“It was a great conversation and it’s things like that, when we [IBM]can be a leader and bring people together to drive a conversation that people feel is interesting and compelling, that make me proud.”

In 2011 Willson’s marketing team initiated IBM’s study, A Snapshot of Australia’s Digital Future to 2050, which identified growth opportunities relating to the roll-out of the national broadband network and a digitally connected society. The report’s findings have been used throughout the IBM business to “create impetus for action and change” and Willson says it is an ongoing project that continues to be central to the company’s marketing and communications campaign.

Having a depth of knowledge about the fundamentals of business and how they work is becoming an increasing critical skill for CMOs. For Willson, that knowledge has come from experience and working his way up the corporate ladder over almost 30 years with IBM.

Willson started with the company in 1984 in a technical sales role after spending a year in business with his friend selling early-model computers . “Computers were a hot growth area at that stage . . . but we decided after a year that we didn’t know enough about what we were doing and after a year of it we had better get out there and get real jobs,” he says.

Over the past three decades Willson has had three different careers within IBM. Working in the technical sales division gave him experience working one-on-one with businesses, demonstrating early accounting and business management systems. He later worked in sales and sales management roles, then spent time managing the company’s Asia Pacific marketing, systems and product group in Shanghai, China, before moving into marketing and advertising and pure marketing in the past decade.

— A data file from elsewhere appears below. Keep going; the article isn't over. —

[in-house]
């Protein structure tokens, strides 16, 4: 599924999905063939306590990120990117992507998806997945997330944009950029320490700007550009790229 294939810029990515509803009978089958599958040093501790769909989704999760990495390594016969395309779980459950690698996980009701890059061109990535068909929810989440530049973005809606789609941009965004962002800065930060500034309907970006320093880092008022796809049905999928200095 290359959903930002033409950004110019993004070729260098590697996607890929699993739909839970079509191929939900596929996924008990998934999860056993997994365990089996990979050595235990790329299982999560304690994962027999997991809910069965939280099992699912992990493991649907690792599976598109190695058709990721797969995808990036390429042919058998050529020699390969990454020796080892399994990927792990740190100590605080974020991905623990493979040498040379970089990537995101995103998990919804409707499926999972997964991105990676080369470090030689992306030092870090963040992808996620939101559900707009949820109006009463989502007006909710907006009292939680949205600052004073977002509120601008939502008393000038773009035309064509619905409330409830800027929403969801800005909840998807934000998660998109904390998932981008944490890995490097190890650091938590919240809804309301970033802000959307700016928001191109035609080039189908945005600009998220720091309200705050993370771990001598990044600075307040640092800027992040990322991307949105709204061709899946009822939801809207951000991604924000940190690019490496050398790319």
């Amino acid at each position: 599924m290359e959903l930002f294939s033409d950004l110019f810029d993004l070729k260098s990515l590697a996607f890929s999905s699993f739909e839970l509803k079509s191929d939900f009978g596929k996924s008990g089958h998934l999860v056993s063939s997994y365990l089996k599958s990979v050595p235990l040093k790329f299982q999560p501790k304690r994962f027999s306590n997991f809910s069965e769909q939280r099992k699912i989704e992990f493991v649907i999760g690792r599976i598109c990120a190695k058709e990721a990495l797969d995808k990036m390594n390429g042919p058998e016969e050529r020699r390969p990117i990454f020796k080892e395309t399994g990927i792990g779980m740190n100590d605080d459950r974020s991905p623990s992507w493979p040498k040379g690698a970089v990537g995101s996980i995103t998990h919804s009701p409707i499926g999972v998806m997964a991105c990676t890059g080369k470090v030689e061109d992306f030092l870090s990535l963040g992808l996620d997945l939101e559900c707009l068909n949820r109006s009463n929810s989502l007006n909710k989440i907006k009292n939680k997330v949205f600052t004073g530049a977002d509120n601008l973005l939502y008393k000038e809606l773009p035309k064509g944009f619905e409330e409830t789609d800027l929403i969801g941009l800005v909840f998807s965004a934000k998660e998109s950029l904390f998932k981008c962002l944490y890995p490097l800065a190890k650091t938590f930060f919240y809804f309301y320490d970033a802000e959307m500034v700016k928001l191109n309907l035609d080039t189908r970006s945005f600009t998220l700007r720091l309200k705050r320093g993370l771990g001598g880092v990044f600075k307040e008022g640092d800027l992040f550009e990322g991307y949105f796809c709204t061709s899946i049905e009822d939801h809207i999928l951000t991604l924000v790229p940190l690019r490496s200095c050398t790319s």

“That experience of working with clients directly has been really helpful to me in my role as CMO now. Leaders’ breadth and depth of experience not just depth – that breadth of understanding is really critical.

“The technical understanding – in terms of understanding the depth of the business – helps internally with our staff and also externally in regards to the sales challenge of dealing with clients,” Willson says.

A recent IBM study of 100 of the world’s most influential CMOs backs Willson’s theory that the marketing landscape had changed substantially in the past five years. The changes and challenges for bricks and mortar retailers are not dissimilar to those of CMOs, Willson says.